Although some states allow the use of an interpreter, doing notary work is critical, and is a way to preserve and protect the integrity of signatures and Oaths. I personally feel that regardless of what your state laws say, be on the safe side and learn to communicate directly with whomever you notarize. After all, an unknown and/or un-certified interpreter could make a mistake which could cause a heap of trouble! Know your state’s laws before you go out on a notary job!

Tweets:
(1) As a former notary, my favorite type of notarization was for Affidavits of Support because the hospitality that accompanied.
(2) If you specialize in notarizing Affidavits of Support, you might get pot stickers, fried rice, and cash tips.
(3) How do you deal with foreign language docs & foreign language speakers w/o breaking state laws?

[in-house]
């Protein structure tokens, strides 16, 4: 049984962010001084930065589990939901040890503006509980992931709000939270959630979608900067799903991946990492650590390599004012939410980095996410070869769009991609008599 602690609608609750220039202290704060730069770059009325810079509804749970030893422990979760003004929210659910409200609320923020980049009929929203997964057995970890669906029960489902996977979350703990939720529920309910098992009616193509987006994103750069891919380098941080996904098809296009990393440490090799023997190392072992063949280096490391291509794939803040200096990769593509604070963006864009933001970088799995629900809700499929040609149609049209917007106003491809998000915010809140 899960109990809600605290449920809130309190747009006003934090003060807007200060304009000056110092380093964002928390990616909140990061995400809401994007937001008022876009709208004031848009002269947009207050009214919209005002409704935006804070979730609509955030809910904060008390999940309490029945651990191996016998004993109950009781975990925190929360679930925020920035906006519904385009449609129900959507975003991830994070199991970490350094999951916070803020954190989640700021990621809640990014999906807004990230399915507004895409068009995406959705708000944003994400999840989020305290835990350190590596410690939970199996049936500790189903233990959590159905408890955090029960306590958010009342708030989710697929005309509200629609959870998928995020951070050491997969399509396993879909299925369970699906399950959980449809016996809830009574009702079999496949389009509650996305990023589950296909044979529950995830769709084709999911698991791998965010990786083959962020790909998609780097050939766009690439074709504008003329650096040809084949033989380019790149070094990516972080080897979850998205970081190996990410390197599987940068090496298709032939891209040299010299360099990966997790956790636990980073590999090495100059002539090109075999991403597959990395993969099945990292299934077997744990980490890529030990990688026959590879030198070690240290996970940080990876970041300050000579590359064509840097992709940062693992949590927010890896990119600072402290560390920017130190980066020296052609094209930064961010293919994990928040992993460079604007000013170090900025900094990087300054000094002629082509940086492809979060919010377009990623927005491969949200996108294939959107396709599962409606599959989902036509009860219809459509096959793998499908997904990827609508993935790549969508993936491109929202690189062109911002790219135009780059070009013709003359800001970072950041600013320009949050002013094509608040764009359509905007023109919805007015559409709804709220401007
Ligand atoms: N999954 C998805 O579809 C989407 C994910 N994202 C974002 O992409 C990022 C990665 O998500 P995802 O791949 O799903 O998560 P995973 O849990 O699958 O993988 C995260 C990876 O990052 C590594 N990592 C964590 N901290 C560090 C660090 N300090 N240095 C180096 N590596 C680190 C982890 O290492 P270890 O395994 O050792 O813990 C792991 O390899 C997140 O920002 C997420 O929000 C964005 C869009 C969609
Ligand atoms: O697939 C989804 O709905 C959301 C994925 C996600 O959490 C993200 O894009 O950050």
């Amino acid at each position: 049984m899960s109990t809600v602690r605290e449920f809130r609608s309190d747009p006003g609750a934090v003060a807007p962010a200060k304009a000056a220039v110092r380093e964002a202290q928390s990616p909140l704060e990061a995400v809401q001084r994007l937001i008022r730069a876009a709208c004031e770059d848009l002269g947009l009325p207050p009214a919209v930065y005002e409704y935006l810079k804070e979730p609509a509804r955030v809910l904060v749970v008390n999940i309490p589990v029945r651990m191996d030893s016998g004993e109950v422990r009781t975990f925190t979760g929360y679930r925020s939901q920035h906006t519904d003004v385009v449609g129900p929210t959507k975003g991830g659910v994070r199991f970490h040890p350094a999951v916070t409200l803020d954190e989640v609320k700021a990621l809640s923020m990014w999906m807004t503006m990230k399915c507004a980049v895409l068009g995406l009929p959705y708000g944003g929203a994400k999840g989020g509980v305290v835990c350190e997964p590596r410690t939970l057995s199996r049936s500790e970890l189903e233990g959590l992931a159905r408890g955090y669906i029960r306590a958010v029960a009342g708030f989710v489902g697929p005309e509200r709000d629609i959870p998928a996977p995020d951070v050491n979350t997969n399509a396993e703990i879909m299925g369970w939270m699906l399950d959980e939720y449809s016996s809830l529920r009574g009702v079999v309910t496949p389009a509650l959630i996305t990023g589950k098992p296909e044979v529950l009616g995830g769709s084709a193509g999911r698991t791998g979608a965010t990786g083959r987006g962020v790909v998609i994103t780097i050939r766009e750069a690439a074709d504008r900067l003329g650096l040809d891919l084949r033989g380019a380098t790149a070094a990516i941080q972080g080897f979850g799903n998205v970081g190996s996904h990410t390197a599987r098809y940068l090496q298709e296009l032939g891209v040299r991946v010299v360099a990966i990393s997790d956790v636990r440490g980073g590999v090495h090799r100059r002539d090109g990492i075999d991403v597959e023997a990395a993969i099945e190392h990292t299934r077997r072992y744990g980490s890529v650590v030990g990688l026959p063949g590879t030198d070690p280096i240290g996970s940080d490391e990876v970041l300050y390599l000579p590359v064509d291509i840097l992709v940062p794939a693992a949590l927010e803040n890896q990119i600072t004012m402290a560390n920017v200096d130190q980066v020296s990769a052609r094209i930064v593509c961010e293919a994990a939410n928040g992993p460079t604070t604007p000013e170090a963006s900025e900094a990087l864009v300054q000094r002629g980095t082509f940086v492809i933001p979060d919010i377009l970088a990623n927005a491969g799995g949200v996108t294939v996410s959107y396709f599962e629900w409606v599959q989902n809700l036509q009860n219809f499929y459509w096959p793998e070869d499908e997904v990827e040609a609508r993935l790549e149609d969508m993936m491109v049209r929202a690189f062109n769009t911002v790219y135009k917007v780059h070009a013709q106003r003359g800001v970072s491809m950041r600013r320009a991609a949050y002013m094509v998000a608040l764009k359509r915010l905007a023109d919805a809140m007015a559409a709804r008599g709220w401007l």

(4) Many states don’t allow the use of an interpreter — and this law is not open to interpretation!

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April 1, 2012

Do personal loans require a witness?

Filed under: Witnessing — Tags: , , , — admin @ 12:08 pm

Do personal loans require a witness?
 
Most personal loans are signed in the presence of a notary.  Refinance loan signings are commonly refered to as witness signings.  The notary is the witness in this case.  Technically, the notary needs to witness the signings of Affidavits in the loan as a matter of notary law.  Each loan is different, but there could be a Signature Affidavit, Occupancy Affidavit, and perhaps other Affidavits too.
 
What about a non-notary witness?
I have not heard of personal loans or refinances requiring an outside witness.  From time to time, if a signer doesn’t have their identification, a credible witness might be brought in.
 
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If you can’t find a witness to sign

Can a notary sign an out of state Quit Claim Deed?